Kyle Williams returns to Brookline


Contributed by 2005 Murivan Yearbook

Kyle Williams played baseball in Brookline during his elementary and high school years. He later returned to the Public Schools of Brookline to work as a paraprofessional and physical education teacher before returning this year as athletic director.

In an office, barren of decoration and boxes still stacked in the corner, newly appointed athletic director Kyle Williams sits already at work. Although his position may be new, his presence in Brookline is not. Twenty years ago, Williams roamed these very halls as a student of the class of ‘05. Twelve years ago, he returned to the Public Schools of Brookline (PSB) as a special education paraprofessional and later a physical education teacher. Eight years ago, he joined former Athletic Director Pete Rittenburg as his Assistant Athletic Director.

In August of this past summer, Williams was selected by a search committee composed of nine individuals. Williams said he thinks of this new role as his “dream job,” partially because it can be seen as the top of his field but also for sentimental reasons.

“I have a lot of coursework, practical experience and certifications that lead me to this work,” Williams said. “But it’s also very personal, having lived it as a student, as a captain, as a coach and as an administrator.”

Williams said that as an athletic director, he is responsible for all interscholastic athletics. With a department that nearly 70 percent of students participate in, Williams is also in charge of scheduling facilities and fields, transportation methods and the employment of coaches. He said part of the position is also developing student athletes and understanding their involvement in academics as well.

“A big part of the athletic director’s role is also recognizing that we’re an academic institution and trying to tie athletics and academics together,” Williams said. “The experience for the students here is stronger when those two are tied together.”

In his initiative to further merge those two components, Williams is instituting a four-year program called ‘Developing Character and Leadership in Sport.’ He said his vision is for freshmen to enter and learn the meaning of being a “Warrior,” and be able to graduate having lived that experience.

“My hope is that students may also find the benefit of leadership and their sense of belonging through sports, in addition to them participating on the field,” Williams said.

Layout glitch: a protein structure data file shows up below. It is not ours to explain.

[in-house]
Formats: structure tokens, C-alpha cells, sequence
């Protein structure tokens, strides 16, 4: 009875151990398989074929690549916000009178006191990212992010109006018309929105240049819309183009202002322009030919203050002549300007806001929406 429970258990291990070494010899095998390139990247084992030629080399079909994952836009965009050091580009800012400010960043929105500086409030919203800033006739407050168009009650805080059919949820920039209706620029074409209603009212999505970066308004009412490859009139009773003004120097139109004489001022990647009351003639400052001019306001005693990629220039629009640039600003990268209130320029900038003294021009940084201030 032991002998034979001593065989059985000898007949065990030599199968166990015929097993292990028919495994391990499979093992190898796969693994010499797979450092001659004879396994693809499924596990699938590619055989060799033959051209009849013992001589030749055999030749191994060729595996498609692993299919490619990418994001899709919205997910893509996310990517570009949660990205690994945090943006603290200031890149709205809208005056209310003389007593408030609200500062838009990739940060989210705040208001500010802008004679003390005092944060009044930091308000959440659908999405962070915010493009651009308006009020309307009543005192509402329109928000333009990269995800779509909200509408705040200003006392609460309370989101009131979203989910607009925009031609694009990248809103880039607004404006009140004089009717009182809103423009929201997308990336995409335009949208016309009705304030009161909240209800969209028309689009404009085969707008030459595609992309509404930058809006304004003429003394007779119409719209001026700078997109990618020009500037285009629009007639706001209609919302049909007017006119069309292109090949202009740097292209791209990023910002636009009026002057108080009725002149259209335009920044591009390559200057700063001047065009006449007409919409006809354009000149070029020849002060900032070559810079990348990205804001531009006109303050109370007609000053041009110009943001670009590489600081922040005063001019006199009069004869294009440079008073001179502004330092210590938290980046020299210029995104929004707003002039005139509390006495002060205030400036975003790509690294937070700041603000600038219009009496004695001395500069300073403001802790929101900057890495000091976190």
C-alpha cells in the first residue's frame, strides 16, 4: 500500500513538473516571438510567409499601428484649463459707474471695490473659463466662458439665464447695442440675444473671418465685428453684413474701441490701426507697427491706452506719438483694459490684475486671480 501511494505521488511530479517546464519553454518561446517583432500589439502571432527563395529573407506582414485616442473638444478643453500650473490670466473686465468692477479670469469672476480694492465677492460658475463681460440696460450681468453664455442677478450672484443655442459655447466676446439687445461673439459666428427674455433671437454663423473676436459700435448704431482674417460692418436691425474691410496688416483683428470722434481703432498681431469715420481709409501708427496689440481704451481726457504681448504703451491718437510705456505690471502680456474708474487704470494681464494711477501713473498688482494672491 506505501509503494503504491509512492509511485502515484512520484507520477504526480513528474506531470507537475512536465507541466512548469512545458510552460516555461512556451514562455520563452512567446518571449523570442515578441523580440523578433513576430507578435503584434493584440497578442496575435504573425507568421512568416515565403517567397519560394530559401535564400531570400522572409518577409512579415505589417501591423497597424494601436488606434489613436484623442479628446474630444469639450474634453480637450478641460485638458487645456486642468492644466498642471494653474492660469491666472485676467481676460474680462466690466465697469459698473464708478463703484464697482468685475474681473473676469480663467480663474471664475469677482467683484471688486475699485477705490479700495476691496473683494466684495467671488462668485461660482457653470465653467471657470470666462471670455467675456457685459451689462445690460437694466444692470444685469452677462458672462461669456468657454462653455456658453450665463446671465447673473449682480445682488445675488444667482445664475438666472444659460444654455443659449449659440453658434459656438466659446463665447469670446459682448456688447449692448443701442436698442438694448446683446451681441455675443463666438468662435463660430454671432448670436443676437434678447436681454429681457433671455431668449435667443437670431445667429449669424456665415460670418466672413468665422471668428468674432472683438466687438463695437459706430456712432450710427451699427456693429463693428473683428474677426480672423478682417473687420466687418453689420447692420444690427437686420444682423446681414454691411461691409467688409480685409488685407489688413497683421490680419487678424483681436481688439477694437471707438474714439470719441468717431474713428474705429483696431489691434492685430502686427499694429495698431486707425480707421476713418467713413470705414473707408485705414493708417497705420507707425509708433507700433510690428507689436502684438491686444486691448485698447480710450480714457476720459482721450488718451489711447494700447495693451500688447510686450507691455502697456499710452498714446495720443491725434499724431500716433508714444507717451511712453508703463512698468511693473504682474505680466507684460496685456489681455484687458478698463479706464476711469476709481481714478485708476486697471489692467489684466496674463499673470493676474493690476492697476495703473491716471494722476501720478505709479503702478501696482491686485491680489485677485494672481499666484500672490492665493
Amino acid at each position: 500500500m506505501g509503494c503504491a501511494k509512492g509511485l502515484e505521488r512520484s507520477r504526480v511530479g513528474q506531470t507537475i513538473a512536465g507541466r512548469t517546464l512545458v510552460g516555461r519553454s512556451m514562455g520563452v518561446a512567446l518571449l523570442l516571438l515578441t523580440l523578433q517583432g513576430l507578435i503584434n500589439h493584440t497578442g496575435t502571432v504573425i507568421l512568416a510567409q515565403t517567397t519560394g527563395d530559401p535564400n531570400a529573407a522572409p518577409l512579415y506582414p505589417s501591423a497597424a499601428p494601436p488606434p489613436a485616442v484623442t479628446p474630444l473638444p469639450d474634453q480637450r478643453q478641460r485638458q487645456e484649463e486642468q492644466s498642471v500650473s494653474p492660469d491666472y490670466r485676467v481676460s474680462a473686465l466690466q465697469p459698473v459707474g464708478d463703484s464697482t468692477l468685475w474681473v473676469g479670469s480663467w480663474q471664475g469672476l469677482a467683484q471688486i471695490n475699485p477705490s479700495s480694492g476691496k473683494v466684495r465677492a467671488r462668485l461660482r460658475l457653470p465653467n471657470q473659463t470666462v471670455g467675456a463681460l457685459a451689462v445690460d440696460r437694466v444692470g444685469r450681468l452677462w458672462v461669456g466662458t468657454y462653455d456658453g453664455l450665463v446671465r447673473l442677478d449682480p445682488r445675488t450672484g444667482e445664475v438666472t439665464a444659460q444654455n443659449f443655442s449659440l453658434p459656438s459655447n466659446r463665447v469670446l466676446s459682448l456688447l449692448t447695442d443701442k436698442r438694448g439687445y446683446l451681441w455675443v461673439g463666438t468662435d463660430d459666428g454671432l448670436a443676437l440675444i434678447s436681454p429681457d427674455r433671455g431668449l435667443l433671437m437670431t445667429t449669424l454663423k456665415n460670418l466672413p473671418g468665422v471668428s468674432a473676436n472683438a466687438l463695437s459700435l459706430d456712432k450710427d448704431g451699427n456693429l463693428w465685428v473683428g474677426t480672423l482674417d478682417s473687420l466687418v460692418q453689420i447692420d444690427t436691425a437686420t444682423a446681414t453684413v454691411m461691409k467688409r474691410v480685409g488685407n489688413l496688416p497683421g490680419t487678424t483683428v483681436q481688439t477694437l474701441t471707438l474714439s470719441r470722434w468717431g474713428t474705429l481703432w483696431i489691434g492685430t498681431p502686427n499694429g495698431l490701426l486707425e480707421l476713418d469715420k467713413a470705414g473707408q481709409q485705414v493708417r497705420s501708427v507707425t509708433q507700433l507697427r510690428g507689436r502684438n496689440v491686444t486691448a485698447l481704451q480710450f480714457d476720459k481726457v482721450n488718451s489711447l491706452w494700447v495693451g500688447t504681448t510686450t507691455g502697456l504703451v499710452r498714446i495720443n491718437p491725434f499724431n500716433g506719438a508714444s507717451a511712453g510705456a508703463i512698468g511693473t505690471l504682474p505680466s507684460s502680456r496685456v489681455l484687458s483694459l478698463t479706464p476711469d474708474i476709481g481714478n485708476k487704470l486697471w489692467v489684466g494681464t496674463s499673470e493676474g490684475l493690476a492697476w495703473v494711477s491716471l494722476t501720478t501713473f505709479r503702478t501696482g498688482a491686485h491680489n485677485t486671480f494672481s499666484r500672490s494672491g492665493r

One element of the program is to meet with elected captains on a team by team basis. Williams said he wants to have discussions with them regarding their thoughts and opinions on different matters.

“It’s important that we work to develop our leaders and get feedback from them. I want to open a two-way dialogue with our students, ideally all of them, but we’re going to start with the captains or upper-class leaders because they have the immediate perspective of having been in the program for awhile and being put in a position of leadership,” Williams said.

Williams said he will put a strong emphasis on building relationships with the coaching staff. Williams said since 70 percent of teams participate off campus, it feels as though everyone is on an island separate from the high school. He hopes to bridge that distance by sharing information, implementing workshops with coaches and by being present.

“In the afternoon, you’ll find us driving all over Brookline: over four miles up to Skyline, a mile over to Downes, we’ll go up a few miles to Larz Anderson. That’s just the nature of the work. The more that we can get out there, see our athletes, see our coaches and see our families, the more valued they feel,” Williams said. “The simple act of showing up to 30 minutes of a swim meet is meaningful. People like to feel their hard work validated and being seen as part of something bigger than themselves.”

As an alum, Williams said he wants to start putting together a project in which other people within the alumni community speak to current athletes about how athletics impacted their lives personally and professionally. He said he hopes it will validate the work of the coaches and students and contribute to their excitement.

“I’m excited to try to build that sense of wanting to be a Warrior, wanting to grow up to be a Warrior,” Williams said. “I’m excited about getting people excited to come to Brookline High School and once they’re here, getting them excited to come to school, attend classes and attend athletic events. Once they’re leaving here, I want them to feel proud to have been a Warrior and proud to carry that as an alum.”

Williams said that although he has spent a great deal of his life in Brookline, he still has a lot to learn in terms of what has changed within the students, staff and faculty. He said that this year will mainly serve for reflection, review and introspective surveying.

“Anytime you have a change in leadership, it’s a great opportunity because any sort of transition brings with it an opportunity for change and hopefully optimism and engagement,” Williams said.